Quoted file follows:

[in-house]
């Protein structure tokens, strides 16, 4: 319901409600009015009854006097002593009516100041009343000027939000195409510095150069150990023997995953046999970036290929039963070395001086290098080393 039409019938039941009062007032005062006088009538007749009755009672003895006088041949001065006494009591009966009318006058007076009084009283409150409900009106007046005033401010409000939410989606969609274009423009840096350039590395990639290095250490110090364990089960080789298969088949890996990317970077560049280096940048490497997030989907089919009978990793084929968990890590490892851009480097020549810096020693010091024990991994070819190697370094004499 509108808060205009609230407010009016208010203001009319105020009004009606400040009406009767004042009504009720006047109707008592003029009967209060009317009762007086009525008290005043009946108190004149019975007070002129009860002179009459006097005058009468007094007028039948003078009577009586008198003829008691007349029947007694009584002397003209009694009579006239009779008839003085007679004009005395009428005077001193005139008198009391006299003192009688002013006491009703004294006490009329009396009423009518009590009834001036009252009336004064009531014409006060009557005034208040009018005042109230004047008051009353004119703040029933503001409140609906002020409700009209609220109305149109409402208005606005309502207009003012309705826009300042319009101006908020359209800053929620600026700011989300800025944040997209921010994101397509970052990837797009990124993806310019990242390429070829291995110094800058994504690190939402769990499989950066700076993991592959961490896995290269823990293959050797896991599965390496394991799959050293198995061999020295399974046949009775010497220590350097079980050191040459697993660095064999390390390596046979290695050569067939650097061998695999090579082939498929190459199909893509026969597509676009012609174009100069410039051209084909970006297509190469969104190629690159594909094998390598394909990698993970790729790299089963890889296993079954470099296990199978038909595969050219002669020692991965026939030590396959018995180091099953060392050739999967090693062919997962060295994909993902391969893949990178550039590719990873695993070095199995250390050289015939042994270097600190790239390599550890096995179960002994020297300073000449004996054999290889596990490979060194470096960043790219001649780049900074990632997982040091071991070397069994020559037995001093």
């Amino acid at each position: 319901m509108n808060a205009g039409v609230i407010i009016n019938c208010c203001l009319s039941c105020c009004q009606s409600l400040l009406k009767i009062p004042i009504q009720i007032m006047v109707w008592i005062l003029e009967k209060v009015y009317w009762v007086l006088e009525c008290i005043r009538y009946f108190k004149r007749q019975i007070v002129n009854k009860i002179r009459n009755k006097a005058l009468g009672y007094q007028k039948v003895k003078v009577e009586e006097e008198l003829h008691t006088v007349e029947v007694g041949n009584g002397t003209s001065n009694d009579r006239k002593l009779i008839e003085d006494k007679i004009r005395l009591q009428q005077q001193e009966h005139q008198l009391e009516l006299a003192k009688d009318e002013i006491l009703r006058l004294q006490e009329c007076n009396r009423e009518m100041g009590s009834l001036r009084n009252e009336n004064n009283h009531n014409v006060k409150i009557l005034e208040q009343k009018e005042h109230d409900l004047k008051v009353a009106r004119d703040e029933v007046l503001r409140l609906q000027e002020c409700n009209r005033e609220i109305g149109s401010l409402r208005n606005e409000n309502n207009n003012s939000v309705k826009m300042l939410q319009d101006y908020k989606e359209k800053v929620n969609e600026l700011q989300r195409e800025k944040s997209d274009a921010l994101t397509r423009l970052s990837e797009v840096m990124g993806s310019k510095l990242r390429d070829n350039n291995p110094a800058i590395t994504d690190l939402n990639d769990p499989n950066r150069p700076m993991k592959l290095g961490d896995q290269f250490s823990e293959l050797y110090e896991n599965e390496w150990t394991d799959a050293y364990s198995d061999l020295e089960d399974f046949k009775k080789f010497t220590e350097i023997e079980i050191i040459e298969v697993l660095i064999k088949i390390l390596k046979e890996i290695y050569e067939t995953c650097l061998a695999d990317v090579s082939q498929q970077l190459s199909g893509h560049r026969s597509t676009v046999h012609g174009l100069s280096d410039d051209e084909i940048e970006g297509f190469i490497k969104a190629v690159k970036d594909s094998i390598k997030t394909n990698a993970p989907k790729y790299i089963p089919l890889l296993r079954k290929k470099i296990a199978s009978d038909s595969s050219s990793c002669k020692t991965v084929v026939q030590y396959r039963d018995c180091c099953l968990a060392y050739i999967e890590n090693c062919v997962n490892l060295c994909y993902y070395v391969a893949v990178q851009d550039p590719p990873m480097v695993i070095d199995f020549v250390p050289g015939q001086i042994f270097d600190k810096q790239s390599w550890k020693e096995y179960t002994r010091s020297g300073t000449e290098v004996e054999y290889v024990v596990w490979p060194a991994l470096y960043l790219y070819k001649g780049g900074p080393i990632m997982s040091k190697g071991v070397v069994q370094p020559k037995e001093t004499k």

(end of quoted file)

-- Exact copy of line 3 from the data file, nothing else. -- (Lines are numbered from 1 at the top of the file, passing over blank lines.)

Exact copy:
């Amino acid at each position: 319901m509108n808060a205009g039409v609230i407010i009016n019938c208010c203001l009319s039941c105020c009004q009606s409600l400040l009406k009767i009062p004042i009504q009720i007032m006047v109707w008592i005062l003029e009967k209060v009015y009317w009762v007086l006088e009525c008290i005043r009538y009946f108190k004149r007749q019975i007070v002129n009854k009860i002179r009459n009755k006097a005058l009468g009672y007094q007028k039948v003895k003078v009577e009586e006097e008198l003829h008691t006088v007349e029947v007694g041949n009584g002397t003209s001065n009694d009579r006239k002593l009779i008839e003085d006494k007679i004009r005395l009591q009428q005077q001193e009966h005139q008198l009391e009516l006299a003192k009688d009318e002013i006491l009703r006058l004294q006490e009329c007076n009396r009423e009518m100041g009590s009834l001036r009084n009252e009336n004064n009283h009531n014409v006060k409150i009557l005034e208040q009343k009018e005042h109230d409900l004047k008051v009353a009106r004119d703040e029933v007046l503001r409140l609906q000027e002020c409700n009209r005033e609220i109305g149109s401010l409402r208005n606005e409000n309502n207009n003012s939000v309705k826009m300042l939410q319009d101006y908020k989606e359209k800053v929620n969609e600026l700011q989300r195409e800025k944040s997209d274009a921010l994101t397509r423009l970052s990837e797009v840096m990124g993806s310019k510095l990242r390429d070829n350039n291995p110094a800058i590395t994504d690190l939402n990639d769990p499989n950066r150069p700076m993991k592959l290095g961490d896995q290269f250490s823990e293959l050797y110090e896991n599965e390496w150990t394991d799959a050293y364990s198995d061999l020295e089960d399974f046949k009775k080789f010497t220590e350097i023997e079980i050191i040459e298969v697993l660095i064999k088949i390390l390596k046979e890996i290695y050569e067939t995953c650097l061998a695999d990317v090579s082939q498929q970077l190459s199909g893509h560049r026969s597509t676009v046999h012609g174009l100069s280096d410039d051209e084909i940048e970006g297509f190469i490497k969104a190629v690159k970036d594909s094998i390598k997030t394909n990698a993970p989907k790729y790299i089963p089919l890889l296993r079954k290929k470099i296990a199978s009978d038909s595969s050219s990793c002669k020692t991965v084929v026939q030590y396959r039963d018995c180091c099953l968990a060392y050739i999967e890590n090693c062919v997962n490892l060295c994909y993902y070395v391969a893949v990178q851009d550039p590719p990873m480097v695993i070095d199995f020549v250390p050289g015939q001086i042994f270097d600190k810096q790239s390599w550890k020693e096995y179960t002994r010091s020297g300073t000449e290098v004996e054999y290889v024990v596990w490979p060194a991994l470096y960043l790219y070819k001649g780049g900074p080393i990632m997982s040091k190697g071991v070397v069994q370094p020559k037995e001093t004499k």